If you weren’t aware, I am in the throes of strife and discombobulation. While knitting up a storm recently, it suddenly struck me: “Maybe I’m just in the thumb gusset of life right now…” Then I decided that wouldn’t make much sense to any non-knitters, so here below is an explanation and illustrated guide to what that means…
When knitting a worn article—either a glove or a sock—the body has bends and contortions that obviate the necessity of making special tangents in the knit article to accommodate those body extrusions. We’re talking about things like heels when making a sock, or opposable thumbs when making a glove or mitt. The extra tangential knitting protuberance is often called a “gusset,” and it is usually the part of the knitting pattern that gives the most trouble to new and amateur knitters—and sometimes even seasoned fiber artists! It most often entails increasing stitches; making an agile convex bump in an otherwise smooth tube; and sometimes changing the type of stitch to prudently anticipate additional wear, rubbing, and flexing of the anatomical protuberance.
As with all knitting—because there is no “wrong” or “right” way to knit and everyone has their own style and preferences—there are always multiple ways to tackle this gusset challenge. When knitting in a tube, like I do to make my fingerless gloves, I prefer to use the “Magic Loop Method” of knitting. This is where a set of circular needles with a really long cord, can be used on both side of the tube at the same time—as opposed to knitting in the round with a set of double-ended needles (sometimes as many as five needles at a time). Creating the triangular thumb-joint gusset itself isn’t hard outside of counting the number of rows between increases, but when I get to that point of turning the triangle in on itself to create a secondary tube, things get messier.
At this point I pull out a second long-cord set of circular needles and separate the main body of the glove from the thumb gusset—each on a different set of circular needles. Then I can work separately on each section as need be until the thumb is complete and I wend the knitting back over to the original-main glove body and continue on my merry way. I’ve done it a million times, so I feel like I know what I’m doing. But this doesn’t always account for the mind-of-its-own plastic cording that likes to twist itself into contortions that border on Gordian. I often literally get to points where I have to place my knitting down in my lap, take a deep breathe, count to ten, and then calmly return to untwisting the knotted needles with a compassionate elegance that doesn’t match the cursing that rings in my head.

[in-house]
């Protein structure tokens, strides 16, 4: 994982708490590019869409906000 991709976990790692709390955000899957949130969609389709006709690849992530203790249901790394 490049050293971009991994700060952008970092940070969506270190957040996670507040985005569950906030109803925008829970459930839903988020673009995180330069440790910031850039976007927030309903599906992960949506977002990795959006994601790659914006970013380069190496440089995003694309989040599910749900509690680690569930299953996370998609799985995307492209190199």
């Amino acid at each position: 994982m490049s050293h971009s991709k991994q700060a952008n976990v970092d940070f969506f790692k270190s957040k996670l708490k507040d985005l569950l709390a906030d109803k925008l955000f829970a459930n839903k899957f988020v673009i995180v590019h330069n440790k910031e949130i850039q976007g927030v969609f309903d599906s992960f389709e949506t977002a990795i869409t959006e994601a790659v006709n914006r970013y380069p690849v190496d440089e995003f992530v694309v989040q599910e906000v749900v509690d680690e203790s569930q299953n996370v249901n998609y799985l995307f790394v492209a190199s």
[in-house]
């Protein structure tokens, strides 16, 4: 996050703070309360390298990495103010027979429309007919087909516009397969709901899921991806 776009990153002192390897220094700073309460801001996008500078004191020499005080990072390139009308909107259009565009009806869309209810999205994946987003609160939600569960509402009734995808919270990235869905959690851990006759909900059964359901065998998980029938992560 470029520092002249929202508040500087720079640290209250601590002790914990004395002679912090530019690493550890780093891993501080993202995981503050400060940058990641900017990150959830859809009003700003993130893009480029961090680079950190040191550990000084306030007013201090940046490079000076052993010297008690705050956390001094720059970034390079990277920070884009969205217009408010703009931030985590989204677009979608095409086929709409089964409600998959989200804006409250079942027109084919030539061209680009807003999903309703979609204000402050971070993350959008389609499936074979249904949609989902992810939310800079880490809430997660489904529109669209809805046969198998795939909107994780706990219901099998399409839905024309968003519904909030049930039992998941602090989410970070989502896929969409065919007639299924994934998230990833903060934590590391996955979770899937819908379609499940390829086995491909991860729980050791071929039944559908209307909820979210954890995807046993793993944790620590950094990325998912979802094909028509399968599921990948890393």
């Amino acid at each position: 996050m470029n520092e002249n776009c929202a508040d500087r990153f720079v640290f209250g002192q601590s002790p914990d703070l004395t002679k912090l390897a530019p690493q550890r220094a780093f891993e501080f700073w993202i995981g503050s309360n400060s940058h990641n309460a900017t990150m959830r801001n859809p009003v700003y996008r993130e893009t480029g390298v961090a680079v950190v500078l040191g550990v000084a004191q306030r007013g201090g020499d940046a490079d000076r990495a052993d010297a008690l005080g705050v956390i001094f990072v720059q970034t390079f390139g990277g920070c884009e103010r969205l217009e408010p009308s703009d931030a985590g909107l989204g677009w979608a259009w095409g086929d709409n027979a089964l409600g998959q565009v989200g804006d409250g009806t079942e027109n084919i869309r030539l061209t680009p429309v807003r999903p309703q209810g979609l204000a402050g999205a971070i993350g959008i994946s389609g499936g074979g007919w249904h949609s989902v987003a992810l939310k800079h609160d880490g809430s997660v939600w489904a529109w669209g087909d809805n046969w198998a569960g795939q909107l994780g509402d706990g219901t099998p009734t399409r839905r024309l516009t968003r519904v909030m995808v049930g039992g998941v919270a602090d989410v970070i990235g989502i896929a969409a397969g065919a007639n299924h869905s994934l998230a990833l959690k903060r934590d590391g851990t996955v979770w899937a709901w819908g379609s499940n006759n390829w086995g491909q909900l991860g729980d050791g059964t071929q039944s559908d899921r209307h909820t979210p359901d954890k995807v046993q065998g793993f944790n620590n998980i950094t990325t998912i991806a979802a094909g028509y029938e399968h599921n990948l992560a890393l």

At times like those, I realize that I am irrationally personifying my knitting needles with a malice that they cannot possibly have. But it’s easier to blame them than it is to blame myself for not inventing a better way of tackling the frustration.
And if I were to make correlations to life—because that’s what we do as human beings, isn’t it… everything we try to conceive and relate to becomes a simile of previous experience—I might say that I’ve gotten myself into a wicked tangle of a thumb gusset in life. This time the needle cords are so consternatingly intertwined that I’m not sure the project is worth saving. Alexander’s solution to the Gordian Knot was rather brash, but it got the job done.
Sometimes you just have to set the knitting down for a count of ten (or twenty… or twenty-five) and then pick it back up with the confidence that “you’ve done this successfully a million times before; you know how good this project is gonna turn out when you just slow down, follow the threads, untwist the anxiety-tightened cords so that they loosen-up enough to slip backwards to a more comfortable position and at the right angle to tackle the rest of the job…”
Look: you bought this specific yarn because you saw how beautiful the heather flecks and colors were. You know how stunning they are going to be paired with that old jacket in the closet. In fact, they are gonna be so smashingly beautiful that the jacket will look like a whole new wardrobe worn with those gloves! These needles might forget to bend in the right direction once in a while, but that’s because you and they are so comfortable with each other that you forget to communicate properly and you each get wrapped up in your own momentum. Remember to dance with you needles, and soon you’ll be waltzing onto your next knitting project together…
Remembrance. Foresight. Prudence. Composure. You’ve got this.